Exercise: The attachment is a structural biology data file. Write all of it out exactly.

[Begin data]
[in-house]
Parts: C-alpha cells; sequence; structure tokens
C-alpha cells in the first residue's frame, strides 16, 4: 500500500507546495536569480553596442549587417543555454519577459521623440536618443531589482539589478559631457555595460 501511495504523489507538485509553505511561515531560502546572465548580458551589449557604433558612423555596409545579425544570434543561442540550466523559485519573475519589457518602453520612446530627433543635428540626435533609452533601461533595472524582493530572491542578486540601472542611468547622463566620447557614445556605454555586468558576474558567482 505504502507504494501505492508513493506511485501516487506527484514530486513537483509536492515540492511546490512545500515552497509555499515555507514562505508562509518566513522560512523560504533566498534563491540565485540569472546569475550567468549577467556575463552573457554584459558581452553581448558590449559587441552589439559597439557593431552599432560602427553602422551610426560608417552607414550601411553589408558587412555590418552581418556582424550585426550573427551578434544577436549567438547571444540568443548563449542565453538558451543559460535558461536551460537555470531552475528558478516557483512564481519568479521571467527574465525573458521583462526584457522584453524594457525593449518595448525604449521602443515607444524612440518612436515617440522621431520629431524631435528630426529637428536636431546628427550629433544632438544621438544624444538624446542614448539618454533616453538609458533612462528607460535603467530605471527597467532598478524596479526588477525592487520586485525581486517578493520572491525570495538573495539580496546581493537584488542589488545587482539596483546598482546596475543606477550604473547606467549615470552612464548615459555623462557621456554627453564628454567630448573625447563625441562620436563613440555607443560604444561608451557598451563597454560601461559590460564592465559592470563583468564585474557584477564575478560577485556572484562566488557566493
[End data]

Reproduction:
[in-house]
Parts: C-alpha cells; sequence; structure tokens
C-alpha cells in the first residue's frame, strides 16, 4: 500500500507546495536569480553596442549587417543555454519577459521623440536618443531589482539589478559631457555595460 501511495504523489507538485509553505511561515531560502546572465548580458551589449557604433558612423555596409545579425544570434543561442540550466523559485519573475519589457518602453520612446530627433543635428540626435533609452533601461533595472524582493530572491542578486540601472542611468547622463566620447557614445556605454555586468558576474558567482 505504502507504494501505492508513493506511485501516487506527484514530486513537483509536492515540492511546490512545500515552497509555499515555507514562505508562509518566513522560512523560504533566498534563491540565485540569472546569475550567468549577467556575463552573457554584459558581452553581448558590449559587441552589439559597439557593431552599432560602427553602422551610426560608417552607414550601411553589408558587412555590418552581418556582424550585426550573427551578434544577436549567438547571444540568443548563449542565453538558451543559460535558461536551460537555470531552475528558478516557483512564481519568479521571467527574465525573458521583462526584457522584453524594457525593449518595448525604449521602443515607444524612440518612436515617440522621431520629431524631435528630426529637428536636431546628427550629433544632438544621438544624444538624446542614448539618454533616453538609458533612462528607460535603467530605471527597467532598478524596479526588477525592487520586485525581486517578493520572491525570495538573495539580496546581493537584488542589488545587482539596483546598482546596475543606477550604473547606467549615470552612464548615459555623462557621456554627453564628454567630448573625447563625441562620436563613440555607443560604444561608451557598451563597454560601461559590460564592465559592470563583468564585474557584477564575478560577485556572484562566488557566493